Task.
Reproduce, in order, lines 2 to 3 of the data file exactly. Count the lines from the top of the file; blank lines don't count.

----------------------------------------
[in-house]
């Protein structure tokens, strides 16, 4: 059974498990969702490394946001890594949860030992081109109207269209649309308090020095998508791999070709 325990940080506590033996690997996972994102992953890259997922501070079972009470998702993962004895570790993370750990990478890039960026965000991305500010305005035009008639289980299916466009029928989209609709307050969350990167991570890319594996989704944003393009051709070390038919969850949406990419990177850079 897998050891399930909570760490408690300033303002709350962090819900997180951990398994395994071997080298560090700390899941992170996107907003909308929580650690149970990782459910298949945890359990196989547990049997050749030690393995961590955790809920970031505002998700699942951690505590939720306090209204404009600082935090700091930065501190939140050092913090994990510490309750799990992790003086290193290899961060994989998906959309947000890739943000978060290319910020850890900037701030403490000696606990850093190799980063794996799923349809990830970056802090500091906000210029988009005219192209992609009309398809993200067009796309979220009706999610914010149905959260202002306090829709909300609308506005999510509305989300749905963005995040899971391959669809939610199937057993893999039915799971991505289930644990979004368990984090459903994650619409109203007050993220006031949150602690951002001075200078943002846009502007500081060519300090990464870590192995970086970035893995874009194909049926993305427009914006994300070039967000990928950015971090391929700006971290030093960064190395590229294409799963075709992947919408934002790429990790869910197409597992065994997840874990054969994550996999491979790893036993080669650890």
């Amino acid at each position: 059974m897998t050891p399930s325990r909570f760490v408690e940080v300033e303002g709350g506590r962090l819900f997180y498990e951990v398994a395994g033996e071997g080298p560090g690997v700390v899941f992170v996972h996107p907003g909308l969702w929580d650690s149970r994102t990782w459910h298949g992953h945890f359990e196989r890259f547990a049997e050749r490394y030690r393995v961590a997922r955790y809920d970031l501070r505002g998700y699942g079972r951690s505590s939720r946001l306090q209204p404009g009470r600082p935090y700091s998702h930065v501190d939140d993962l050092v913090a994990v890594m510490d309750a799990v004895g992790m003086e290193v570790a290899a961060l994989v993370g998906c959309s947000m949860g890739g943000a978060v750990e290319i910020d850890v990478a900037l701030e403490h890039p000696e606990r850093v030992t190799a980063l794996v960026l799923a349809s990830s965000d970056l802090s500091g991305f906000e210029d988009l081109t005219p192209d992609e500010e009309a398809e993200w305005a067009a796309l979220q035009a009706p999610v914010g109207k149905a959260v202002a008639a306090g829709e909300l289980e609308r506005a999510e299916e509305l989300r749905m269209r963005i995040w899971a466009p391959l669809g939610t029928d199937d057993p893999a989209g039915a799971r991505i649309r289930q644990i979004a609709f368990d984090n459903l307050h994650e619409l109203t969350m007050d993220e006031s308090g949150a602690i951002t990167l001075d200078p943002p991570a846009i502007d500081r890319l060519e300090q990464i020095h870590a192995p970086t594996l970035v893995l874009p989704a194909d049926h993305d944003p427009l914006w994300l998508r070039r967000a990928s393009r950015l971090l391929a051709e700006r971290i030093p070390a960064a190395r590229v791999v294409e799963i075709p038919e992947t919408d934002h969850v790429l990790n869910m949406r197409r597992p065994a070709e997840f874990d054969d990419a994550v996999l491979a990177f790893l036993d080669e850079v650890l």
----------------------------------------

């Protein structure tokens, strides 16, 4: 059974498990969702490394946001890594949860030992081109109207269209649309308090020095998508791999070709 325990940080506590033996690997996972994102992953890259997922501070079972009470998702993962004895570790993370750990990478890039960026965000991305500010305005035009008639289980299916466009029928989209609709307050969350990167991570890319594996989704944003393009051709070390038919969850949406990419990177850079 897998050891399930909570760490408690300033303002709350962090819900997180951990398994395994071997080298560090700390899941992170996107907003909308929580650690149970990782459910298949945890359990196989547990049997050749030690393995961590955790809920970031505002998700699942951690505590939720306090209204404009600082935090700091930065501190939140050092913090994990510490309750799990992790003086290193290899961060994989998906959309947000890739943000978060290319910020850890900037701030403490000696606990850093190799980063794996799923349809990830970056802090500091906000210029988009005219192209992609009309398809993200067009796309979220009706999610914010149905959260202002306090829709909300609308506005999510509305989300749905963005995040899971391959669809939610199937057993893999039915799971991505289930644990979004368990984090459903994650619409109203007050993220006031949150602690951002001075200078943002846009502007500081060519300090990464870590192995970086970035893995874009194909049926993305427009914006994300070039967000990928950015971090391929700006971290030093960064190395590229294409799963075709992947919408934002790429990790869910197409597992065994997840874990054969994550996999491979790893036993080669650890």
């Amino acid at each position: 059974m897998t050891p399930s325990r909570f760490v408690e940080v300033e303002g709350g506590r962090l819900f997180y498990e951990v398994a395994g033996e071997g080298p560090g690997v700390v899941f992170v996972h996107p907003g909308l969702w929580d650690s149970r994102t990782w459910h298949g992953h945890f359990e196989r890259f547990a049997e050749r490394y030690r393995v961590a997922r955790y809920d970031l501070r505002g998700y699942g079972r951690s505590s939720r946001l306090q209204p404009g009470r600082p935090y700091s998702h930065v501190d939140d993962l050092v913090a994990v890594m510490d309750a799990v004895g992790m003086e290193v570790a290899a961060l994989v993370g998906c959309s947000m949860g890739g943000a978060v750990e290319i910020d850890v990478a900037l701030e403490h890039p000696e606990r850093v030992t190799a980063l794996v960026l799923a349809s990830s965000d970056l802090s500091g991305f906000e210029d988009l081109t005219p192209d992609e500010e009309a398809e993200w305005a067009a796309l979220q035009a009706p999610v914010g109207k149905a959260v202002a008639a306090g829709e909300l289980e609308r506005a999510e299916e509305l989300r749905m269209r963005i995040w899971a466009p391959l669809g939610t029928d199937d057993p893999a989209g039915a799971r991505i649309r289930q644990i979004a609709f368990d984090n459903l307050h994650e619409l109203t969350m007050d993220e006031s308090g949150a602690i951002t990167l001075d200078p943002p991570a846009i502007d500081r890319l060519e300090q990464i020095h870590a192995p970086t594996l970035v893995l874009p989704a194909d049926h993305d944003p427009l914006w994300l998508r070039r967000a990928s393009r950015l971090l391929a051709e700006r971290i030093p070390a960064a190395r590229v791999v294409e799963i075709p038919e992947t919408d934002h969850v790429l990790n869910m949406r197409r597992p065994a070709e997840f874990d054969d990419a994550v996999l491979a990177f790893l036993d080669e850079v650890l």